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Must be something in the saltwater

Beach real estate has gone bonkers, as evidenced by cottages for not-so-quaint prices, a stream of million-dollar condos and the sought-after teardown.

MAUREEN BYRNE AHERN
Published February 15, 2004

In 1956, Dave Hankey moved with his family from Akron, Ohio, to Madeira Beach. A year later, his parents paid a builder $28,000 for a house on a canal in Treasure Island, one of a handful of homes at the time on the Isle of Capri.

His parents divorced, but Hankey's father, H.E. Hankey, lived at 440 Capri Blvd. until he moved to a nursing home last year.

A Buy Owner sign now stands in the front yard of the faded green house. With its terrazzo floors and Formica counters, it looks pretty much as it did 50 years ago. On the placard is a list of the property's features: two-car garage, block stucco, three bedrooms, two baths, central heat and air, dock, and 1,700 square feet of living space.

Asking price: $549,000.

Not a bad return on a $28,000 investment.

"I don't think any of us who lived on the beach would ever think the property values would increase like they have," said Hankey, 60, who taught shop for 30 years at Dixie Hollins High School near Kenneth City before retiring to Gatlinburg, Tenn. "It looks like there is no end in sight."

Great weather, no state income tax and a 3 percent cap on homesteaded property taxes are some of the reasons people yearn to buy a piece of paradise. And with low interest rates and rising property values, opportunities are there for both buyers and sellers.

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Use the interactive maps located on the pages linked below show the rates at which prices have risen in neighborhoods throughout the 5-county Tampa Bay area:
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So, what does a median price house look like? It depends on the neighborhood. To view representative homes from south Pinellas County, see our photo gallery.

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"It's a win-win situation," said Pat Plumlee, who has been selling real estate on the beaches for 30 years and owns Century 21 Plumlee Realty in Indian Rocks Beach.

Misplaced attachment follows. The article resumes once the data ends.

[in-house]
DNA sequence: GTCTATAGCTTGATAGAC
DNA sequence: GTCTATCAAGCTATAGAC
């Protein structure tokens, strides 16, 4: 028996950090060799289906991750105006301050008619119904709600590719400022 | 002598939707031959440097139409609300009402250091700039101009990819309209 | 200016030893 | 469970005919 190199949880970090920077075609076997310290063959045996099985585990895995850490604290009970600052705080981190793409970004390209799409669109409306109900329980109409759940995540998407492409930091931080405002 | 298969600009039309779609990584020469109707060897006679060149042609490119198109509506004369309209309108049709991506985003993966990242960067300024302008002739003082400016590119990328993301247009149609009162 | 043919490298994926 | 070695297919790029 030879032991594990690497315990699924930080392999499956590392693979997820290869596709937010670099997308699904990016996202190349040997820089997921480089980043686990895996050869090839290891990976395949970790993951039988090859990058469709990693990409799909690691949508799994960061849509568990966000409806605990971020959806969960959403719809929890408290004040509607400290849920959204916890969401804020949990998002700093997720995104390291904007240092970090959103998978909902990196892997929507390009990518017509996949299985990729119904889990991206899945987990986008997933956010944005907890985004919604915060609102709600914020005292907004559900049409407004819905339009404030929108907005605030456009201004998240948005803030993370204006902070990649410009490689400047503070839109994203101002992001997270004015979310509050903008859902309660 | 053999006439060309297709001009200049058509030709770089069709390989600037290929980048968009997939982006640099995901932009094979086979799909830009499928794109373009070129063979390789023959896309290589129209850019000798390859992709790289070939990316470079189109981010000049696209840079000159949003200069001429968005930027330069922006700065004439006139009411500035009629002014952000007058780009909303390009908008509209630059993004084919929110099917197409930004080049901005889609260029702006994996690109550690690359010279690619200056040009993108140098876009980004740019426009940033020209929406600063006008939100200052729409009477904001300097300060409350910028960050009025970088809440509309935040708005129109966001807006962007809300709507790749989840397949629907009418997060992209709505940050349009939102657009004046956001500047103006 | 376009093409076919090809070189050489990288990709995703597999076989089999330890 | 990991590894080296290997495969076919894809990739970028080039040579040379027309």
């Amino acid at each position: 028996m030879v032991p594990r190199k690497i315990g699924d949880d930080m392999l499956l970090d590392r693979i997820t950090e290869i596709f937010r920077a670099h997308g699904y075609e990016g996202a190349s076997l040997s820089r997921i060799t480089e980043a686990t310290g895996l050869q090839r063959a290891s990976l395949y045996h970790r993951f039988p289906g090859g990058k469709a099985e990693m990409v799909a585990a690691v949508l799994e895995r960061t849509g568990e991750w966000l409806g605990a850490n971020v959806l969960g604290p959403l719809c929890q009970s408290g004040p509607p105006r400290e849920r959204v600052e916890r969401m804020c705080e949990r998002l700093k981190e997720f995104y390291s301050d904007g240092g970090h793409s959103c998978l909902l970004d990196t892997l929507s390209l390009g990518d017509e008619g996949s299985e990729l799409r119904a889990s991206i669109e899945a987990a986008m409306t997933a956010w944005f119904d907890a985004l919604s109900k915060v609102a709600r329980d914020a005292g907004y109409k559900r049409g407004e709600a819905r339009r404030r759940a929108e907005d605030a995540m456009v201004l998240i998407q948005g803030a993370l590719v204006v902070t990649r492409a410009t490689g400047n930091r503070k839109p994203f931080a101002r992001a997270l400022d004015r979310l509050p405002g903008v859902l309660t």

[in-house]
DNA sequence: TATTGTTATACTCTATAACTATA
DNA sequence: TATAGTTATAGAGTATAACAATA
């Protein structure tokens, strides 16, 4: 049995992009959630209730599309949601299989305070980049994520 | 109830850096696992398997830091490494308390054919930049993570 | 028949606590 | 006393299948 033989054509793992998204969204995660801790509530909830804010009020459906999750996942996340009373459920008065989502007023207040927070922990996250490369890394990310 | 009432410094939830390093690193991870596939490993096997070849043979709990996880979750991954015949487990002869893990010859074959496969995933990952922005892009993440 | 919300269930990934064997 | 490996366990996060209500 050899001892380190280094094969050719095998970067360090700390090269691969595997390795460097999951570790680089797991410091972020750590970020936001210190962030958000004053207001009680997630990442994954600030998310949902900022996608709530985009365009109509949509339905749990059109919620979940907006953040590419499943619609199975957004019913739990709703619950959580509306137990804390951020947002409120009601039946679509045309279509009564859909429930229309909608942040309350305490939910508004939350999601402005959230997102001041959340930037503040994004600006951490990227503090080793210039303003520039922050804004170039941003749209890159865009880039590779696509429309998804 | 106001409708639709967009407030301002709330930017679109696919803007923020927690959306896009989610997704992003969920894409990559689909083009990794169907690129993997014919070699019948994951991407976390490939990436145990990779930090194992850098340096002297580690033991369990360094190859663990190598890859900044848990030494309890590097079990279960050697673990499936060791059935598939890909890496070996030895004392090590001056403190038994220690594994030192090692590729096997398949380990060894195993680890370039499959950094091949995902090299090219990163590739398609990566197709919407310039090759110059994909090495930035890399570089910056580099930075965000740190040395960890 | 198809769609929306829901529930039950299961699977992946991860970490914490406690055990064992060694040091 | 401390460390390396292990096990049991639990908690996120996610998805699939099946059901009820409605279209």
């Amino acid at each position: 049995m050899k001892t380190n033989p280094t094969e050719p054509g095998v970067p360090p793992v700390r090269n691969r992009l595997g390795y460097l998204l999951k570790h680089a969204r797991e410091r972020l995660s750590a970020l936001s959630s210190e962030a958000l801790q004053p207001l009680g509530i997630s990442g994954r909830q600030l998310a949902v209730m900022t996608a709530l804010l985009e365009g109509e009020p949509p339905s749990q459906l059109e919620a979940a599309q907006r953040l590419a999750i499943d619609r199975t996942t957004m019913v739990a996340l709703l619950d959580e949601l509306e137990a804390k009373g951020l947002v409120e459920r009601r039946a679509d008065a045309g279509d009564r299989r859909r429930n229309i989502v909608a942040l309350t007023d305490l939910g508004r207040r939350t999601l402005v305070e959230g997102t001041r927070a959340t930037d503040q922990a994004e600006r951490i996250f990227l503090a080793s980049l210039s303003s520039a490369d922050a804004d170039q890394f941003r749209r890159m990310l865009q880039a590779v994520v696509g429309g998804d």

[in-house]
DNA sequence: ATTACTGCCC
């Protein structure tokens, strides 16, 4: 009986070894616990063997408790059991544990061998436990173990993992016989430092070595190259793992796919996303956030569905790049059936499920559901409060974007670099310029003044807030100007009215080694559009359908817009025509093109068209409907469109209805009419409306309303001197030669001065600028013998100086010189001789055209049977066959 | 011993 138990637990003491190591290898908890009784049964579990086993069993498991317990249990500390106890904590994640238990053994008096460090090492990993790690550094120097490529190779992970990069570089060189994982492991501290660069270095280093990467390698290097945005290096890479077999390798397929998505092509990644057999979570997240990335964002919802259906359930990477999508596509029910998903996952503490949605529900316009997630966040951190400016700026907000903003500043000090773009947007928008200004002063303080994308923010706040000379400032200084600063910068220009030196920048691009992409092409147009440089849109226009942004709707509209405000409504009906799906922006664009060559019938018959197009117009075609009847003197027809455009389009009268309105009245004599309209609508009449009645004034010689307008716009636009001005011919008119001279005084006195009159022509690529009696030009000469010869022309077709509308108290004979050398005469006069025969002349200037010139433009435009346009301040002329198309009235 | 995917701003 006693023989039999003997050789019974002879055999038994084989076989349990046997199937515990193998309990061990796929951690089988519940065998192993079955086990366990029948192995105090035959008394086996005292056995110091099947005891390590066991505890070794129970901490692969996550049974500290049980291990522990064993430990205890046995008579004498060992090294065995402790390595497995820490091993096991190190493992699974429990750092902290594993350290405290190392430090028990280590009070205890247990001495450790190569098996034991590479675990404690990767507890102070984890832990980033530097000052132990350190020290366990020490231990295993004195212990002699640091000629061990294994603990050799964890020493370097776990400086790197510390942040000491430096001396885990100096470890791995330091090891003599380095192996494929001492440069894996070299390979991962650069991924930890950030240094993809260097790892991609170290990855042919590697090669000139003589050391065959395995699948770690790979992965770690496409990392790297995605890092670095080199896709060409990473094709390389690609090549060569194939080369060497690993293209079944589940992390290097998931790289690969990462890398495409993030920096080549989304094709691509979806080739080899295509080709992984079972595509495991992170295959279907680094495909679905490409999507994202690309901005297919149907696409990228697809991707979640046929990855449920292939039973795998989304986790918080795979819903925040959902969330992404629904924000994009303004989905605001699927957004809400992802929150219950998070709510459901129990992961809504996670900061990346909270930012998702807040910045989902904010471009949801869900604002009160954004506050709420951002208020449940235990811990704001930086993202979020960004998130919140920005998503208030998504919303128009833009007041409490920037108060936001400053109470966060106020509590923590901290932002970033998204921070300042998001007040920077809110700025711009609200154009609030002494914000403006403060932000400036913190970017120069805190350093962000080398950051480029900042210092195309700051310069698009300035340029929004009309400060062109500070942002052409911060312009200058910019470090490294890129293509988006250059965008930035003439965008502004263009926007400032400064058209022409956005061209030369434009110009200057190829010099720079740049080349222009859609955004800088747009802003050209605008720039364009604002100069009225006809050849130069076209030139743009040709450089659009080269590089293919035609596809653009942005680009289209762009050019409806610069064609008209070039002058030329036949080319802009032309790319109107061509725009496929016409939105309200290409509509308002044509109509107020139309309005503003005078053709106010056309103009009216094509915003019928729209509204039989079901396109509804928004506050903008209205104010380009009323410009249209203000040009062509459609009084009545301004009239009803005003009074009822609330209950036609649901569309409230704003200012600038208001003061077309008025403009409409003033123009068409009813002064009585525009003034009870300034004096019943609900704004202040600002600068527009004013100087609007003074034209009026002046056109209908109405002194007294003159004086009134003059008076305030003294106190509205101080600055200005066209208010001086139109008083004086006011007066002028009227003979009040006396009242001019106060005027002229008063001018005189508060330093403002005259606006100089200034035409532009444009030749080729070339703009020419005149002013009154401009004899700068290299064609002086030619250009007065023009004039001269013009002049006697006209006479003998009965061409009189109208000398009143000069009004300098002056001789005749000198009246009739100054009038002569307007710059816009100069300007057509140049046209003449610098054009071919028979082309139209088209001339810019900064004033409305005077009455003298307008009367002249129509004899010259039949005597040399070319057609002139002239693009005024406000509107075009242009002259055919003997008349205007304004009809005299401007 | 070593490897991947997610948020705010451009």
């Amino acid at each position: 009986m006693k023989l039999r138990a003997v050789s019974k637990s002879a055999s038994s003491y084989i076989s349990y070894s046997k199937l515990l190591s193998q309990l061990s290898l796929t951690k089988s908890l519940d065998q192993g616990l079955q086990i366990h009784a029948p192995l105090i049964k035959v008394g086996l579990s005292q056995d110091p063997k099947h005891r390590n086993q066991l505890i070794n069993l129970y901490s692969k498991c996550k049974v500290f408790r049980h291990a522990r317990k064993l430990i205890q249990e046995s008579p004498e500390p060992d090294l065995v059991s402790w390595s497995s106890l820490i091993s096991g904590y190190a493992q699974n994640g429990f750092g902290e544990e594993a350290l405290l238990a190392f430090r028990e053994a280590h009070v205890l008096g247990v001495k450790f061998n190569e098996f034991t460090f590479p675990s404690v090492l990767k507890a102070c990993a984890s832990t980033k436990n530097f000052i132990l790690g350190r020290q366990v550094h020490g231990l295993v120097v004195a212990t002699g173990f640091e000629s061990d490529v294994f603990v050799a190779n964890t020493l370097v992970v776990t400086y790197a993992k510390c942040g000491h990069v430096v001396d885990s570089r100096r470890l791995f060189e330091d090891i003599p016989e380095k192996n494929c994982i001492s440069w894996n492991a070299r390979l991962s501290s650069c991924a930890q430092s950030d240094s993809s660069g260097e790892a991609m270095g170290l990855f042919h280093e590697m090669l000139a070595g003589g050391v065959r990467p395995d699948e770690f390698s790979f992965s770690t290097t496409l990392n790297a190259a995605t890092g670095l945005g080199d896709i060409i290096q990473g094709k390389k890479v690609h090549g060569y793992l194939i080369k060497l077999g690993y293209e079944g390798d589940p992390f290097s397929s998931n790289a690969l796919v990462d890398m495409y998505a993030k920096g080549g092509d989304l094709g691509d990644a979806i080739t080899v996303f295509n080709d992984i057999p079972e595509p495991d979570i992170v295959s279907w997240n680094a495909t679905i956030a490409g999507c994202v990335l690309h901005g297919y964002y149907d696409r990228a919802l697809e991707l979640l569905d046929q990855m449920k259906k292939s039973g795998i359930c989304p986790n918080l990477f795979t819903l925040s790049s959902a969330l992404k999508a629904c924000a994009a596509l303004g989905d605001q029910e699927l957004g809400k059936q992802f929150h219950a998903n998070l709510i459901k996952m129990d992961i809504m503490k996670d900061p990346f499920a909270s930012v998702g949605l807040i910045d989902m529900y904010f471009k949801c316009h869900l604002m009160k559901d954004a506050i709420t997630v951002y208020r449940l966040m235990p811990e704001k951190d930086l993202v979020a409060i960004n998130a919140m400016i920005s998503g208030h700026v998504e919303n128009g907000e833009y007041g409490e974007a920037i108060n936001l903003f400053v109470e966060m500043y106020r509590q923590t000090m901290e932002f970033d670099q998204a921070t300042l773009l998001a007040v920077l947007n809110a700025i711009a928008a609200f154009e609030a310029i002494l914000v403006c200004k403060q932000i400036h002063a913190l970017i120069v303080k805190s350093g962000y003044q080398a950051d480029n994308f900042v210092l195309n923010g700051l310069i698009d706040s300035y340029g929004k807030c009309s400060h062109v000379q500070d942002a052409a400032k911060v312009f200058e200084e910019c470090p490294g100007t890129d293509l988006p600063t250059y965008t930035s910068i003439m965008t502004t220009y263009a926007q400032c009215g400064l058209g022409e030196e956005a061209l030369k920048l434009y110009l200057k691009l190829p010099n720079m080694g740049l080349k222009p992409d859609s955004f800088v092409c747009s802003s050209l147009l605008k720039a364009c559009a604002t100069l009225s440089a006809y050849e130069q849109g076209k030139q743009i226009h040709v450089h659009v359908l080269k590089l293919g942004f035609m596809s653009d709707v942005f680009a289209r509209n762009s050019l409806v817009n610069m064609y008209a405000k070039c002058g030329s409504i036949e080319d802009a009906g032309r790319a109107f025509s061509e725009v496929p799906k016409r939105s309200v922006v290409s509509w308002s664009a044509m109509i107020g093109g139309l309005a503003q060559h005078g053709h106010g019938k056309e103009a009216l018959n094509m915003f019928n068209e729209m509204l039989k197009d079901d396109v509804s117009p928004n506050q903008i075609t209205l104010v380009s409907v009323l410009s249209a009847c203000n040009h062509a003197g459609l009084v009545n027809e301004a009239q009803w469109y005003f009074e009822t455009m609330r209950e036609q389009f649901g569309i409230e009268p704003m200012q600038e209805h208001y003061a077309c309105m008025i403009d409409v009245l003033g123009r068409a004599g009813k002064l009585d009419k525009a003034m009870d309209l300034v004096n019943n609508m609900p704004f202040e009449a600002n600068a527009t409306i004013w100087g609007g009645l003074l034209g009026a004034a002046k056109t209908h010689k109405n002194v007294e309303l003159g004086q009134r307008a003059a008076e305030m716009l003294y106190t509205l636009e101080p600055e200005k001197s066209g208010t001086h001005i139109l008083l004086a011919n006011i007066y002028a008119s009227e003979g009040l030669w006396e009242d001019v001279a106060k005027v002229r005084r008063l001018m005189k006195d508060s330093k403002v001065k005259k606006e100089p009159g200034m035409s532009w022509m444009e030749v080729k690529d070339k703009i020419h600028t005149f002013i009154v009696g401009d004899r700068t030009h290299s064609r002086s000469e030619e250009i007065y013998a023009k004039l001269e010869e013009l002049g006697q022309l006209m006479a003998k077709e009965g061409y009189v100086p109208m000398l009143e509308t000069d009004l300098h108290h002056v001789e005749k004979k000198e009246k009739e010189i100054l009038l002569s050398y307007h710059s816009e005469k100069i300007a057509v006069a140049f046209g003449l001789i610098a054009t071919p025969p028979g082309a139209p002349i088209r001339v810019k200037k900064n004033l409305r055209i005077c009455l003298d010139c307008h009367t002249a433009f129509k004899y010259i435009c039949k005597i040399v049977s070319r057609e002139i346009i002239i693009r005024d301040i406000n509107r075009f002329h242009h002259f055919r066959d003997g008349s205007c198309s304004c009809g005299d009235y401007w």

There is another reason for the profitable turnover. With few empty lots available on the beach, people are often replacing what's already here. They're tearing down older, one-story homes and building multilevel, expensive houses. They're knocking down mom-and-pop motels and beach cottages and putting luxury condos in their place.

Developers can squeeze 12 upscale condos on a lot and charge $1-million-plus per unit. Since 1998, condo sales have outpaced those of single-family homes on the beaches. Median prices for single-family homes and condos from St. Pete Beach to Belleair Beach saw double- and triple-digit percentage growth between January 1998 and July 2003, according to an analysis done by the St. Petersburg Times.

Prices also spiked in Gulfport (85 percent), South Pasadena (71 percent) and Tierra Verde (81 percent).

For years, Miami, Naples and Fort Lauderdale were the hot spots in Florida, but Plumlee said that has changed. "They've discovered us. All of a sudden, they've said look at the Suncoast."

Well-to-do baby boomers from the bay area and across the country are putting their money in beach properties. For the time being, it's a better investment than the stock market, a 401(k) or the money markets.

"It's a good place to put your money," said Joan Walker, a broker for Frank Hurley Associates, a real estate office that has been in business in St. Pete Beach since 1918.

The company recently sold a parcel of waterfront property for $1.9-million. And a 1940 two-bedroom cottage with a garage apartment sold in September for $520,000 after being on the market only two days.

"Pass-a-Grille has had booms before," said Frank Hurley, resident historian and a pre-eminent real estate agent south of the Don CeSar Beach Resort and Spa. "This one exceeds any of them."

* * *

Vacant land is scarce, so more and more buyers are knocking down older houses and building new ones. "Whoever gets my dad's is going to do the same," said Hankey, who is selling the Isle of Capri house with his brother.